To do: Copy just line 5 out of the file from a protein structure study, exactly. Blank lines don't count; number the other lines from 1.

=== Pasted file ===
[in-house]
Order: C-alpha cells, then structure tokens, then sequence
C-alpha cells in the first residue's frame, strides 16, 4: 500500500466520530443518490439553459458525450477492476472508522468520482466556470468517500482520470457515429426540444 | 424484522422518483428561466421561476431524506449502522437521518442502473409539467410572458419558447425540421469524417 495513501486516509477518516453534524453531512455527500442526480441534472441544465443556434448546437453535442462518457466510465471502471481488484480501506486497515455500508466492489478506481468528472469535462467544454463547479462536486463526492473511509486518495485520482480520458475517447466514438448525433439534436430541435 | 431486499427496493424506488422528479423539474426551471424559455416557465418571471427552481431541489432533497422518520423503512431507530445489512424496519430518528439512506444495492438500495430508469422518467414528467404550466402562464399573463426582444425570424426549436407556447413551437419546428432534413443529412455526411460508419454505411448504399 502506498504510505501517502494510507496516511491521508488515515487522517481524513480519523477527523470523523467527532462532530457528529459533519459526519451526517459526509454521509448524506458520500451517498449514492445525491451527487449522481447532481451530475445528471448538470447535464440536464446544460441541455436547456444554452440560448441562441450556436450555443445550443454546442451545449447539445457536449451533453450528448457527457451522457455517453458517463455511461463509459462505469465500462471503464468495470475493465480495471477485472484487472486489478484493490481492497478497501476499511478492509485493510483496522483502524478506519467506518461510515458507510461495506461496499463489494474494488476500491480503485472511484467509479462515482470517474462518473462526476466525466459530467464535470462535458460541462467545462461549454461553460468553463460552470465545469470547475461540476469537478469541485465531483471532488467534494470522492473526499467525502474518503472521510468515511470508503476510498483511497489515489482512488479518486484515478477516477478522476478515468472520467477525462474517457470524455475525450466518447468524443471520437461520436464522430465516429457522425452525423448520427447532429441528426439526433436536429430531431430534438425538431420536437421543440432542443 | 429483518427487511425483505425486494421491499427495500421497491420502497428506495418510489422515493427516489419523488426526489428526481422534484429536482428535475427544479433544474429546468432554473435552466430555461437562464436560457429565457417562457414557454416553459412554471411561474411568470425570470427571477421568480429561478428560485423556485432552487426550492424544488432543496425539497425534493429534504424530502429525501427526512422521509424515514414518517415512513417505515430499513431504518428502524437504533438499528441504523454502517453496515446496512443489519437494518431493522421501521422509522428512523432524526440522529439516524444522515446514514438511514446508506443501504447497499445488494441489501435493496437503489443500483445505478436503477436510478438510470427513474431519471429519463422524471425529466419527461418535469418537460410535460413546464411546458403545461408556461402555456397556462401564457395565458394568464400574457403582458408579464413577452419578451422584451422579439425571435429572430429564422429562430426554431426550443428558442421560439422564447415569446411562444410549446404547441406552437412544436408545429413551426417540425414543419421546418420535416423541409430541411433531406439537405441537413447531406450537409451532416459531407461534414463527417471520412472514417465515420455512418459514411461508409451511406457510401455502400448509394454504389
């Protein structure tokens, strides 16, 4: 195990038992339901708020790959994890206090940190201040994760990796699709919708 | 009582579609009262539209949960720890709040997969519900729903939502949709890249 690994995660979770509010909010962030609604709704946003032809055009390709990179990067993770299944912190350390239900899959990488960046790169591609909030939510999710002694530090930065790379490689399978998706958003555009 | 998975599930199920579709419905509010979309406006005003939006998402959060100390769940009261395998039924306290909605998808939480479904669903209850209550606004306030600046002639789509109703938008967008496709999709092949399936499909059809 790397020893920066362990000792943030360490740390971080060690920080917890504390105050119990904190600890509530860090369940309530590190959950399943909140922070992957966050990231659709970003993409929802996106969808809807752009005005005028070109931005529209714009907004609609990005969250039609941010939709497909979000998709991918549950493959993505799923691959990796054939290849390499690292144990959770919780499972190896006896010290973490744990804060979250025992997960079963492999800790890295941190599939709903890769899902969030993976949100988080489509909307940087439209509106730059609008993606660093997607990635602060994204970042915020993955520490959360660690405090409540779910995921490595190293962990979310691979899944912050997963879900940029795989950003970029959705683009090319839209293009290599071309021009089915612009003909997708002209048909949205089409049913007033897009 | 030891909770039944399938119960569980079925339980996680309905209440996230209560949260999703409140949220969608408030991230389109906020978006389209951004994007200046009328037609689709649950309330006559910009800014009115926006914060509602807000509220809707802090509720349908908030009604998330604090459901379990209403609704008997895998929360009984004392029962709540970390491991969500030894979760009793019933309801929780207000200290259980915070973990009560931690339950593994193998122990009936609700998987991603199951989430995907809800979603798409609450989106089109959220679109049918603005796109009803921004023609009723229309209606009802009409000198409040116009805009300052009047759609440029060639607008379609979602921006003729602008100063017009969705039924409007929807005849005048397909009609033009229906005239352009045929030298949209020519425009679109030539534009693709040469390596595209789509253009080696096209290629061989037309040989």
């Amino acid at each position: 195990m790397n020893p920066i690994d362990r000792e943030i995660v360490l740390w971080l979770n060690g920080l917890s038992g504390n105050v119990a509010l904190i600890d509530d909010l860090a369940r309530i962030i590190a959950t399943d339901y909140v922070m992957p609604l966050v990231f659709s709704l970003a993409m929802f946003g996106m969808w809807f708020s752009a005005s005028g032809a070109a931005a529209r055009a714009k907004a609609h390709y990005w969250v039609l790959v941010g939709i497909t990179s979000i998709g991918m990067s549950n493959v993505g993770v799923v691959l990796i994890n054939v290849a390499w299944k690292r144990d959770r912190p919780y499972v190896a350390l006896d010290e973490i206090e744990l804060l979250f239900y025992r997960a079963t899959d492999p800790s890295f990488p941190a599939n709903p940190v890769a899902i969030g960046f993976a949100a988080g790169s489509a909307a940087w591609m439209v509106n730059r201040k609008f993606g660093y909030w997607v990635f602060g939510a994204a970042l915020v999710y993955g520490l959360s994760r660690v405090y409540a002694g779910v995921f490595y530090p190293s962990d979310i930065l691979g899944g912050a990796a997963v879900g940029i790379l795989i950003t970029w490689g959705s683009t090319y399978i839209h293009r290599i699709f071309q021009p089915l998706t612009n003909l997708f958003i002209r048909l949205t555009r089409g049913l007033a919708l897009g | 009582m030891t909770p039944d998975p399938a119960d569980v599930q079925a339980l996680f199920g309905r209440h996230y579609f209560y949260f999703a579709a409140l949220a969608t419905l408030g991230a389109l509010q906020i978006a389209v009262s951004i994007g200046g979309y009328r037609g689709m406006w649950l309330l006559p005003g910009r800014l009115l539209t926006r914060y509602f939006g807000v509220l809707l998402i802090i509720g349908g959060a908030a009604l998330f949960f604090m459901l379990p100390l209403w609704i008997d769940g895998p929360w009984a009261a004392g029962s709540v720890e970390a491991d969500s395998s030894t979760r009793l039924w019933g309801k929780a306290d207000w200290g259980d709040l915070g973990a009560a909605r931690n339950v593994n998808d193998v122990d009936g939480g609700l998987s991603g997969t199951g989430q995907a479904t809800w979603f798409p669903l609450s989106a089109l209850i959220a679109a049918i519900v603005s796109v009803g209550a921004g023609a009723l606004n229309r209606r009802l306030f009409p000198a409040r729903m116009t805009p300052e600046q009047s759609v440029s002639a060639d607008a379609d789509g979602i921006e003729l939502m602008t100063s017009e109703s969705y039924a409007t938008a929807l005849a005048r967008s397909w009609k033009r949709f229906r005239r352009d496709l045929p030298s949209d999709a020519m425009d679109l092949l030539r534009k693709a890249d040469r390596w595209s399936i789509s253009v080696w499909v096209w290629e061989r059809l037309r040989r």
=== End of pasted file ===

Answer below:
């Amino acid at each position: 195990m790397n020893p920066i690994d362990r000792e943030i995660v360490l740390w971080l979770n060690g920080l917890s038992g504390n105050v119990a509010l904190i600890d509530d909010l860090a369940r309530i962030i590190a959950t399943d339901y909140v922070m992957p609604l966050v990231f659709s709704l970003a993409m929802f946003g996106m969808w809807f708020s752009a005005s005028g032809a070109a931005a529209r055009a714009k907004a609609h390709y990005w969250v039609l790959v941010g939709i497909t990179s979000i998709g991918m990067s549950n493959v993505g993770v799923v691959l990796i994890n054939v290849a390499w299944k690292r144990d959770r912190p919780y499972v190896a350390l006896d010290e973490i206090e744990l804060l979250f239900y025992r997960a079963t899959d492999p800790s890295f990488p941190a599939n709903p940190v890769a899902i969030g960046f993976a949100a988080g790169s489509a909307a940087w591609m439209v509106n730059r201040k609008f993606g660093y909030w997607v990635f602060g939510a994204a970042l915020v999710y993955g520490l959360s994760r660690v405090y409540a002694g779910v995921f490595y530090p190293s962990d979310i930065l691979g899944g912050a990796a997963v879900g940029i790379l795989i950003t970029w490689g959705s683009t090319y399978i839209h293009r290599i699709f071309q021009p089915l998706t612009n003909l997708f958003i002209r048909l949205t555009r089409g049913l007033a919708l897009g | 009582m030891t909770p039944d998975p399938a119960d569980v599930q079925a339980l996680f199920g309905r209440h996230y579609f209560y949260f999703a579709a409140l949220a969608t419905l408030g991230a389109l509010q906020i978006a389209v009262s951004i994007g200046g979309y009328r037609g689709m406006w649950l309330l006559p005003g910009r800014l009115l539209t926006r914060y509602f939006g807000v509220l809707l998402i802090i509720g349908g959060a908030a009604l998330f949960f604090m459901l379990p100390l209403w609704i008997d769940g895998p929360w009984a009261a004392g029962s709540v720890e970390a491991d969500s395998s030894t979760r009793l039924w019933g309801k929780a306290d207000w200290g259980d709040l915070g973990a009560a909605r931690n339950v593994n998808d193998v122990d009936g939480g609700l998987s991603g997969t199951g989430q995907a479904t809800w979603f798409p669903l609450s989106a089109l209850i959220a679109a049918i519900v603005s796109v009803g209550a921004g023609a009723l606004n229309r209606r009802l306030f009409p000198a409040r729903m116009t805009p300052e600046q009047s759609v440029s002639a060639d607008a379609d789509g979602i921006e003729l939502m602008t100063s017009e109703s969705y039924a409007t938008a929807l005849a005048r967008s397909w009609k033009r949709f229906r005239r352009d496709l045929p030298s949209d999709a020519m425009d679109l092949l030539r534009k693709a890249d040469r390596w595209s399936i789509s253009v080696w499909v096209w290629e061989r059809l037309r040989r």